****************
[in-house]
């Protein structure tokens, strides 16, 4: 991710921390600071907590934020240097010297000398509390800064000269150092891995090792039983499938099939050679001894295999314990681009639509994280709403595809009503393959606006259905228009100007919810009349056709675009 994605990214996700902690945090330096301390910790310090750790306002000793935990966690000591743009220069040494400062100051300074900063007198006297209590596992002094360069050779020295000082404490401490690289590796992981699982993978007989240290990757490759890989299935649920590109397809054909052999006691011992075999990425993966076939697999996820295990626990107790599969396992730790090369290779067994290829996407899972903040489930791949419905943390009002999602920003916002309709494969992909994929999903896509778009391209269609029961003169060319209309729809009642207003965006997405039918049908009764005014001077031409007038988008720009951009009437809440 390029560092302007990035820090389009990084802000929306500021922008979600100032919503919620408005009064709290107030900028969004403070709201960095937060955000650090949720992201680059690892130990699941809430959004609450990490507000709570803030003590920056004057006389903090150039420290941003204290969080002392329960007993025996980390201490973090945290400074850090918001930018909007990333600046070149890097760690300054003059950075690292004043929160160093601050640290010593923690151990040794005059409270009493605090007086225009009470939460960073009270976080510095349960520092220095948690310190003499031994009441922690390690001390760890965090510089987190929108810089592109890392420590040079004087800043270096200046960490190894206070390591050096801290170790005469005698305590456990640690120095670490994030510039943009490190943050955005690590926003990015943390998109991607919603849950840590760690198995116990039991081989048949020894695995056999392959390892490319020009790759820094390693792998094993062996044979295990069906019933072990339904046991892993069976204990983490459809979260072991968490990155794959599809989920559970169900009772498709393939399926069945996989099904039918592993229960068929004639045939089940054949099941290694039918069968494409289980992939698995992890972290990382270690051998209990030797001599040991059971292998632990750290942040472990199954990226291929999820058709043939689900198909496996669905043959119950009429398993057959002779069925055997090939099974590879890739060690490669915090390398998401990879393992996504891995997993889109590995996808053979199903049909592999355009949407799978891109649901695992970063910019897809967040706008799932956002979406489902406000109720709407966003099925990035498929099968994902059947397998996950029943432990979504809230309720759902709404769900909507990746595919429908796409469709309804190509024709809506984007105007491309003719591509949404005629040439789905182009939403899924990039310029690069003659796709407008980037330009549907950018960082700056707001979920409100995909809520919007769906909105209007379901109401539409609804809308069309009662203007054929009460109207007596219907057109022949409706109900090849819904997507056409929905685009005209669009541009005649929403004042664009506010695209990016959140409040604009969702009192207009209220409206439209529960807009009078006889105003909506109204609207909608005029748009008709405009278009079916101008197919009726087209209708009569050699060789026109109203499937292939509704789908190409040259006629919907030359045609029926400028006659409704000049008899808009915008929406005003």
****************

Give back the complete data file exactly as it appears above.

[in-house]
């Protein structure tokens, strides 16, 4: 991710921390600071907590934020240097010297000398509390800064000269150092891995090792039983499938099939050679001894295999314990681009639509994280709403595809009503393959606006259905228009100007919810009349056709675009 994605990214996700902690945090330096301390910790310090750790306002000793935990966690000591743009220069040494400062100051300074900063007198006297209590596992002094360069050779020295000082404490401490690289590796992981699982993978007989240290990757490759890989299935649920590109397809054909052999006691011992075999990425993966076939697999996820295990626990107790599969396992730790090369290779067994290829996407899972903040489930791949419905943390009002999602920003916002309709494969992909994929999903896509778009391209269609029961003169060319209309729809009642207003965006997405039918049908009764005014001077031409007038988008720009951009009437809440 390029560092302007990035820090389009990084802000929306500021922008979600100032919503919620408005009064709290107030900028969004403070709201960095937060955000650090949720992201680059690892130990699941809430959004609450990490507000709570803030003590920056004057006389903090150039420290941003204290969080002392329960007993025996980390201490973090945290400074850090918001930018909007990333600046070149890097760690300054003059950075690292004043929160160093601050640290010593923690151990040794005059409270009493605090007086225009009470939460960073009270976080510095349960520092220095948690310190003499031994009441922690390690001390760890965090510089987190929108810089592109890392420590040079004087800043270096200046960490190894206070390591050096801290170790005469005698305590456990640690120095670490994030510039943009490190943050955005690590926003990015943390998109991607919603849950840590760690198995116990039991081989048949020894695995056999392959390892490319020009790759820094390693792998094993062996044979295990069906019933072990339904046991892993069976204990983490459809979260072991968490990155794959599809989920559970169900009772498709393939399926069945996989099904039918592993229960068929004639045939089940054949099941290694039918069968494409289980992939698995992890972290990382270690051998209990030797001599040991059971292998632990750290942040472990199954990226291929999820058709043939689900198909496996669905043959119950009429398993057959002779069925055997090939099974590879890739060690490669915090390398998401990879393992996504891995997993889109590995996808053979199903049909592999355009949407799978891109649901695992970063910019897809967040706008799932956002979406489902406000109720709407966003099925990035498929099968994902059947397998996950029943432990979504809230309720759902709404769900909507990746595919429908796409469709309804190509024709809506984007105007491309003719591509949404005629040439789905182009939403899924990039310029690069003659796709407008980037330009549907950018960082700056707001979920409100995909809520919007769906909105209007379901109401539409609804809308069309009662203007054929009460109207007596219907057109022949409706109900090849819904997507056409929905685009005209669009541009005649929403004042664009506010695209990016959140409040604009969702009192207009209220409206439209529960807009009078006889105003909506109204609207909608005029748009008709405009278009079916101008197919009726087209209708009569050699060789026109109203499937292939509704789908190409040259006629919907030359045609029926400028006659409704000049008899808009915008929406005003």